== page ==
Should protocols such as Counterparty or Mastercoin adopt Bitcoin on their own sidechains as their only currency, their native currencies (like XCP or MSC) could be converted into shares in the respective systems. Holders of XCP, MSC and so on would then receive dividends in bitcoin from transaction fees on these sidechains, as well as from any fees levied on bitcoins moving in and out of the sidechains from the main Bitcoin blockchain. This means that we could even see an exchange rate emerge between, say, Counterparty sidechain bitcoins and Bitcoin blockchain bitcoins, which will depend on the relative supply and demand of each and on the cost of converting one to the other.
The most obvious downside to this second scenario is the added cost that arises from the sidechain transaction fees, which is why I said before that it could make good sense for sidechain protocols to keep their own internal currencies that get their value from pure supply and demand. It is likely that we will see both kinds of solutions and that market forces will play a part in deciding which ones prevail.
Of course, there is also the possibility of sidechain protocols that decide to neither have their own native currency, nor impose any fees of their own on top of the standard Bitcoin transaction fees. However, that would be the same as someone forking Counterparty or Mastercoin and choosing to make their version of XCP or MSC unlimited in supply, freely available from a faucet and essentially worthless. In other words, it's highly unlikely to happen.
With all that said, and despite the excitement with which Adam Back and Austin Hill's announcement has been received, there is one big issue that still stands out as the elephant in the room. This is the problem of the security of sidechains and the risks of shifting even more power to a small number of mining pools. I wish this had been discussed in some detail in Episode 99, and it would make a great topic for a future LTB episode.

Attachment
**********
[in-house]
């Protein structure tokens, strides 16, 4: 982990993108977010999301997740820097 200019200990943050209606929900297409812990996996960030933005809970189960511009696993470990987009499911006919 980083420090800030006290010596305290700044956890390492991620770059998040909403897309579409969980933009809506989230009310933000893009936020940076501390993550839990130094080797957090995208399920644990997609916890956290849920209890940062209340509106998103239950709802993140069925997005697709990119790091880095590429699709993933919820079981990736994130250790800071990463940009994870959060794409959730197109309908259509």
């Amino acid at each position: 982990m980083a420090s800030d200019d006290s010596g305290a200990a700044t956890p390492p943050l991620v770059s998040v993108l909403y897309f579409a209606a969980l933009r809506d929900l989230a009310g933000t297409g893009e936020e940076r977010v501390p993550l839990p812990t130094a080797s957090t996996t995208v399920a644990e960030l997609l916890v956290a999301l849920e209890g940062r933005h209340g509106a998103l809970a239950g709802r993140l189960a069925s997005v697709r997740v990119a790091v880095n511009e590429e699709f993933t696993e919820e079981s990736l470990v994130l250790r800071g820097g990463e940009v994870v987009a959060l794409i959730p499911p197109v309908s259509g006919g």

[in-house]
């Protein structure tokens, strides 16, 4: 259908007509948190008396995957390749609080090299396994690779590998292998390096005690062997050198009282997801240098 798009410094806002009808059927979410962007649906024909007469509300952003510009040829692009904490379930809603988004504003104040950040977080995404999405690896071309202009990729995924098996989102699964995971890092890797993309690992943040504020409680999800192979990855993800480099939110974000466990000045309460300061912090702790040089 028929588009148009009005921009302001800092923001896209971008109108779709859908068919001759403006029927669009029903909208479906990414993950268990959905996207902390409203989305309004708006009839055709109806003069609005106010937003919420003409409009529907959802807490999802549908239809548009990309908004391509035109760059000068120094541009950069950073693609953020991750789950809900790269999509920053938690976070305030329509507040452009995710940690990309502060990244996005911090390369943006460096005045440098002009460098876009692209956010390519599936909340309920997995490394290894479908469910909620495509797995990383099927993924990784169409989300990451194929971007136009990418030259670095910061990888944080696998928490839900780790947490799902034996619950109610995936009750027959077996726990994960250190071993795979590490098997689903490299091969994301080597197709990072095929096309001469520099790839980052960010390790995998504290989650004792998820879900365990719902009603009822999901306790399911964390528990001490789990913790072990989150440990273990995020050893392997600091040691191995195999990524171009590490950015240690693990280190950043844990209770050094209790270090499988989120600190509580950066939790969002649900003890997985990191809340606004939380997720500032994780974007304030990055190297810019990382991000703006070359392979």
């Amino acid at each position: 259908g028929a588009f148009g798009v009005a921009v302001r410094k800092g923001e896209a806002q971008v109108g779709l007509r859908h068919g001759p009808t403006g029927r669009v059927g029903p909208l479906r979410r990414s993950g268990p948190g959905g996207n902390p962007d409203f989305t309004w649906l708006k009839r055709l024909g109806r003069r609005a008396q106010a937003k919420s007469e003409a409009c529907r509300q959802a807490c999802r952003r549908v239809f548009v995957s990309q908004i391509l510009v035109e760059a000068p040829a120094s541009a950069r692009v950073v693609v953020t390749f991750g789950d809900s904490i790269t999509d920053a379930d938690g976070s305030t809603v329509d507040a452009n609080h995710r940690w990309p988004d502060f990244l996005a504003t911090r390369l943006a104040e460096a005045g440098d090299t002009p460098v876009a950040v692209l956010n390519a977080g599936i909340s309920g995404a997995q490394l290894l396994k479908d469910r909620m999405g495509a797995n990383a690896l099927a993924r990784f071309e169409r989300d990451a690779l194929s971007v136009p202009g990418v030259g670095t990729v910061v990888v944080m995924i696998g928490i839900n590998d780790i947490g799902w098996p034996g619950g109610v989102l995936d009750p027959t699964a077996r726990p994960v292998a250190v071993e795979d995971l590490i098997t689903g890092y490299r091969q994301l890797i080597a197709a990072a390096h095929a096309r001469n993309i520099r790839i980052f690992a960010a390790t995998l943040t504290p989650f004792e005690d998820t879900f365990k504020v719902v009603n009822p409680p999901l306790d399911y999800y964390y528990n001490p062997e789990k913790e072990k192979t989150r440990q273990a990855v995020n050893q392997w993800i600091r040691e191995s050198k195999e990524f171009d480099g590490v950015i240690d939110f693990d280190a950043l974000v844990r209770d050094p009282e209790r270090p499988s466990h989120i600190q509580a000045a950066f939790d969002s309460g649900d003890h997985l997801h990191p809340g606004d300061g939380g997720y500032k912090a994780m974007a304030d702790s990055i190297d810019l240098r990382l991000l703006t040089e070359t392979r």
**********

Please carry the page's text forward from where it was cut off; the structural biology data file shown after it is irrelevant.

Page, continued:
The problem is that with the proposed merged-mining solution, all sidechains will forever be at the mercy of the largest mining pool operators, who are likely to have their own vested interests in specific sidechains or other competing solutions. Not only will pool operators get to decide which sidechains they mine and thus which ones actually exist, but even a pool expressing hostility or preference for particular sidechains is bound to cause waves in the Blockchain 2.0 ecosystem. That kind of centralization is definitely far from ideal and needs to be addressed.
It also emerges, in the second half of this article where some of the bitcoin developers weigh in on the matter, that there isn't yet anything like a consensus that this interoperable sidechain proposal is the best way forward for Bitcoin.
In the meantime, just as you listened to music on your cassette tapes or CDs before MP3s and the iPod came out, asset innovation will continue to happen using the technologies that exist and work right now.
LTBcoin is set to soft launch on Counterparty, using the newly-released Counterwallet, in a feature-lite release on April 25, the 1st anniversary of Let's Talk Bitcoin. Until then, visit the LTBcoin forum to join the community and to learn more about the LTBcoin project and how to get your first coins in the initial disbursement.